In the big picture, though, no shortcoming lasted for long enough to cost the home team. If this wasn't the best executed game of Portland's season on offense it was close. Ditto for the defense, especially given the circumstances. Portland's strengths clearly outshone their weaknesses under pressure...a positive sign.

Individual Notes

After a quiet first half LaMarcus Aldridge finished the game with 18 points on 8-20 shooting, respectable enough. He wasn't tasked with guarding Griffin for much of the game but he did match Griffin's scoring output (18), which is another way of neutralizing him. The critique of LaMarcus was his 7 rebounds. That's not so bad by number alone but there were more to be had and he got out-battled for a few. On the good side, slowly but surely he is starting to post deeper inside. The Blazers had him post on about the third hashmark on the side of the key a couple times tonight. It's almost to the point you can predict LMA's success rate in the post by how many dribbles he has to take before he shoots, so deeper is better.

Gerald Wallace set the tone for this game and then let his teammates groove off of his funky jam. 20 points on 8-10 shooting with 2-4 threes made, 4 assists, 4 rebounds, and a steal doesn't tell the story. He was Mr. Awesome in that opening quarter and stepped up every time the Blazers got threatened. On the Clippers feed color commentator Michael Smith was so impressed he said Wallace needed a nickname. He said, "Like 'The Predator' or something" as if he had just thought of that. In an unrelated note, I would like to announce Dave's Law: First team to 100 wins.

Marcus Camby played a leg-fatiguing 35 minutes tonight and was the consummate garbage man on offense, picking up leftover passes and missed shots and converting for 6-9 shooting and 12 points. He also had 11 rebounds, 2 assists, a steal, and a block. Camby will be needed tomorrow but the smart move was to secure this win. We'll see how he holds up.

Wesley Matthews had plenty of moments in the sun during his 40 minutes but stayed within the offense, shooting 5-7, 7-7 from the line for 18 points.

Raymond Felton may have had better statistical nights. He was 5-10 tonight for 17 points, 8 assists, and 3 steals. But a couple things are for sure: 1. He's not had them in a while. And... 2. This was his best defensive game as a Blazer. In part Portland's defense looked good because most of the time Felton kept his man contained and in front of him, leaving the big guys free to actually defend instead of cleaning up his mess. When people say Felton is a good defender, in general they're pointing at games like this. The thing is, we have to see them nightly for it to count.

Jamal Crawford was the lone dim spot for the Blazers, firing 2-6 for 9 points because of his 4-4 FT shooting clip. He was off and he was firing...a bad combination.

Nicolas Batum's numbers didn't look that much better at 2-5 and 5-5 from the line for 9 points and 1 rebound. At least he helps the defense though. Plus he had a sweet open-floor dunk off of a feed from a Wesley Matthews steal.

Kurt Thomas had 2 steals of his own and 2 rebounds in 14 minutes.

Craig "Rhino" Smith was the only guy rebounding when Portland was short on boards. He had 4 in 10 minutes plus 2 assists of his own in one of his nicer outings.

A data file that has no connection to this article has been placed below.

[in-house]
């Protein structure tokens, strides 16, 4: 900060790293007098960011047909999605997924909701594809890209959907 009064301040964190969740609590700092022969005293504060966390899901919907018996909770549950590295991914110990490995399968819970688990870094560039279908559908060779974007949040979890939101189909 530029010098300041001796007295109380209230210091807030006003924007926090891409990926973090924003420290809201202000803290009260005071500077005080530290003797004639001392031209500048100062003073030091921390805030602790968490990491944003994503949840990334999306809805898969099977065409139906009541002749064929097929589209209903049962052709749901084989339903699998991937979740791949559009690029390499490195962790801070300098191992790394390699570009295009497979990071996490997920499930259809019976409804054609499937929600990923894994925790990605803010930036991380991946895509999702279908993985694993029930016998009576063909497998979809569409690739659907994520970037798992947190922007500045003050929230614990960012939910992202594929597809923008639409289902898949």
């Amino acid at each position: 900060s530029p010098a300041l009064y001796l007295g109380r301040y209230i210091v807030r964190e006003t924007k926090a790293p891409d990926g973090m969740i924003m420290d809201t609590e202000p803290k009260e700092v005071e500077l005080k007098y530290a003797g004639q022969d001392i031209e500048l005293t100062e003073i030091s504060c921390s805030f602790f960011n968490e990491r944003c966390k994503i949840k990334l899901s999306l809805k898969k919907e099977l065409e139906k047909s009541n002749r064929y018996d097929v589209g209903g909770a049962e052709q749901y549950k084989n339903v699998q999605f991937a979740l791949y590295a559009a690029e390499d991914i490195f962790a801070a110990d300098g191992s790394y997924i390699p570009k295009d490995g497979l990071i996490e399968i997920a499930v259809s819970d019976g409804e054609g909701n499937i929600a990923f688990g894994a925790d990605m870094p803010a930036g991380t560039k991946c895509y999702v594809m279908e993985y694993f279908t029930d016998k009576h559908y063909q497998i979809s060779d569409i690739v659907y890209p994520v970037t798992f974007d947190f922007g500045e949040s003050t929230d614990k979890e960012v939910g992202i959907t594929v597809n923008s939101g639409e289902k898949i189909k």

Fun Numbers to Play With

  • Clippers 14 turnovers, Blazers 11. Not quite the 21 and 21 of the first game but Portland still forced them when they needed them and didn't give them back in a meaningful way. That correction alone would have won them the game in L.A. It did here.
  • Blazers 36% three-point shooting, Clippers 26%. Nice. The real test will be tomorrow, though.
  • Blazers 32 free throw attempts, L.A. 24. Guess who was getting the ball inside?
  • Speaking of, Blazers 40 points in the paint...not bad considering only 7 could be accounted for by fast breaks. The Clips only had 32. Portland made the right choice shutting down the inside.
  • Clippers 13 offensive rebounds. That shouldn't have happened. That's like 4 games' worth for them.
  • Blazers shoot over 51% on the night.
  • Chris Paul: 11 points, 3 assists, and foul trouble. Don't let people tell you it was the refs. The Blazers had something to do with it.

Final Thoughts

Now that the mess on the floor from that first L.A. game is mopped up, it's time to get serious. As I said in the pre-game Gameday Thread the Blazers needed a win tonight not only for revenge but to continue to prove they're legitimately good. That question appears to have been answered for now. There's no doubt this team is good, at least as good as the Clippers, and certainly good enough to make the playoffs. Now we get to see how this team feels about being great, or at least trying for it. The schedule says a brutal game tomorrow against the Orlando Magic who are rested and who cause matchup and style problems for the Blazers. Then it's on the road for San Antonio, Houston, New Orleans, Atlanta, Toronto, and Detroit. Not all of those teams are great but the schedule is tight and at least a few of them give the Blazers perpetual problems. A good team could go .500 in this stretch, maybe a little less. A great team has to seize the schedule and tell it where to go, notching every win possible. The record over the next seven games will show us where the Blazers really are.

For tonight's purposes, though, well...the truth is that one of these teams was probably headed for a .500 record in the near future. Portland made sure it wasn't them. They bought insurance for their road trip and defeated a fellow-playoff-bound team. Solid work.

Read the L.A. story at Clips Nation.

Clippers vs Trail Blazers boxscore for your enjoyment.

The monthly Jersey Contest scoreboard is here. The pull-down menu at the bottom will take you to the scores for this game. Tomorrow's game form is here.

--Dave (blazersub@yahoo.com)